High Times author David Bienenstock writes about the controversy surrounding Arizona state Senator Kimberly Yee’s refusal to allow the progression of HB 2333, a bill that could provide some funding for MAPS’ planned study of the therapeutic benefits of marijuana for veterans suffering from PTSD. Yee is blocking the bill in favor of providing drug use prevention education, stifling the advancement of scientific knowledge that could bring relief to veterans. “By refusing to consider HB 2333, Senator Yee is making it clear that she would prefer the research never to happen at all,” explains MAPS Founder Rick Doblin.
Originally appearing here.
One person really can make a difference in this world, just not always for the better. Take for example Arizona State Senator Kimberly Yee, who’s currently using her power to block state funding for a landmark clinical trial designed to “examine the medical safety and efficacy of marijuana” by studying military veterans suffering from treatment-resistant post-traumatic stress disorder (PTSD).
“This bill will help a lot of people. Not just combat veterans, but people with chronic illness and pain who can’t find relief anywhere else. Whether you are for recreational use or against it, we should at least know what marijuana does. It’s research — that’s all we are trying to do,” according to the bill’s sponsor, State Representative Ethan Orr.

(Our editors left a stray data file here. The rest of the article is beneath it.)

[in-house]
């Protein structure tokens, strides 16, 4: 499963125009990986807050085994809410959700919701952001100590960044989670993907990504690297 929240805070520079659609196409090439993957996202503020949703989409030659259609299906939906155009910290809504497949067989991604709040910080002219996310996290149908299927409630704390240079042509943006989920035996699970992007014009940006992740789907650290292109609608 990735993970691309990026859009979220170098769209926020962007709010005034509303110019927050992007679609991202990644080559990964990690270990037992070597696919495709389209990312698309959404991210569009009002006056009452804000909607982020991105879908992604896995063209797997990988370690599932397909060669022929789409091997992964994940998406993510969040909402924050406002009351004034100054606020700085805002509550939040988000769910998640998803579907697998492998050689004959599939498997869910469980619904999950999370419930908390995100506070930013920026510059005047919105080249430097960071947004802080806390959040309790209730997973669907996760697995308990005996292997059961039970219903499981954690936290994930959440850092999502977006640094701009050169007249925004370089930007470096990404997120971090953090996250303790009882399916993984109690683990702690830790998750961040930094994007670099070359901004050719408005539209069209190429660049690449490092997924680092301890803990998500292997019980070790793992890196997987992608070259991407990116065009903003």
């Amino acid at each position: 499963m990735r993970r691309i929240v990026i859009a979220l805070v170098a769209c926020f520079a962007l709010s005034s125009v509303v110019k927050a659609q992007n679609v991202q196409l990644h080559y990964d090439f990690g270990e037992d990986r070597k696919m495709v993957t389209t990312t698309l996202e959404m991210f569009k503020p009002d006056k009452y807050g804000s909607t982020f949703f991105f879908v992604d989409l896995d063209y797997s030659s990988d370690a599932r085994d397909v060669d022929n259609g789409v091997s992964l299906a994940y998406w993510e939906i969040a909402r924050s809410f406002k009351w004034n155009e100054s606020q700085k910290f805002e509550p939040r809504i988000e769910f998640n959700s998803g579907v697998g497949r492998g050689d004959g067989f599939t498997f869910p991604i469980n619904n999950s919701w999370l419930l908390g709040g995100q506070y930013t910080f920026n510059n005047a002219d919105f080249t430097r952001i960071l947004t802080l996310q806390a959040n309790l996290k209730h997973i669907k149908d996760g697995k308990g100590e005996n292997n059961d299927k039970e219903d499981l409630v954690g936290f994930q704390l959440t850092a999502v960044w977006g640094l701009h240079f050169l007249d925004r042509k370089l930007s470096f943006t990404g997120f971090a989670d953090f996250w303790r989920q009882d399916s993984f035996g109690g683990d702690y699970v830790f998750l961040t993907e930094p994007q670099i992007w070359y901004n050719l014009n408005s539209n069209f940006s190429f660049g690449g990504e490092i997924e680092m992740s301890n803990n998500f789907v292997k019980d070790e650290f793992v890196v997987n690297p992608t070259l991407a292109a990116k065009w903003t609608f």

A bill funding the study passed in the Arizona House by a vote of 52-5, with strong support from both Democrats and Republicans And the study has already won historic approval from both the FDA and the Department of Health and Human Services, but Senator Yee says she’s worried that the effort is really part of a grand scheme to legalize marijuana in Arizona, a policy she strongly opposes.
As chair of the senate education committee, Yee has so far been able to effectively block the bill from consideration by her colleagues. Despite the fact that Arizona has already collected more than $6 million in tax revenues through its medical cannabis program, money that’s reserved by law for furthering the provisions of the program, including research and education.
Yee says she wants that money to go to drug-prevention efforts, instead of finding out if cannabis can help combat soldiers treat their PTSD.
“Our study paves the way for research that could make marijuana into a federally approved prescription medicine for PTSD,” says Rick Doblin, head of the Multidisciplinary Association for Psychedelic Studies, a self-described non-profit pharmaceutical company. “We worked for 22 years to get permission to purchase marijuana from the National Institute on Drug Abuse’s monopoly supply. By refusing to consider HB 2333, Senator Yee is making it clear that she would prefer the research never to happen at all.”
Or perhaps she thinks cannabis is just too risky for American combat veterans to handle.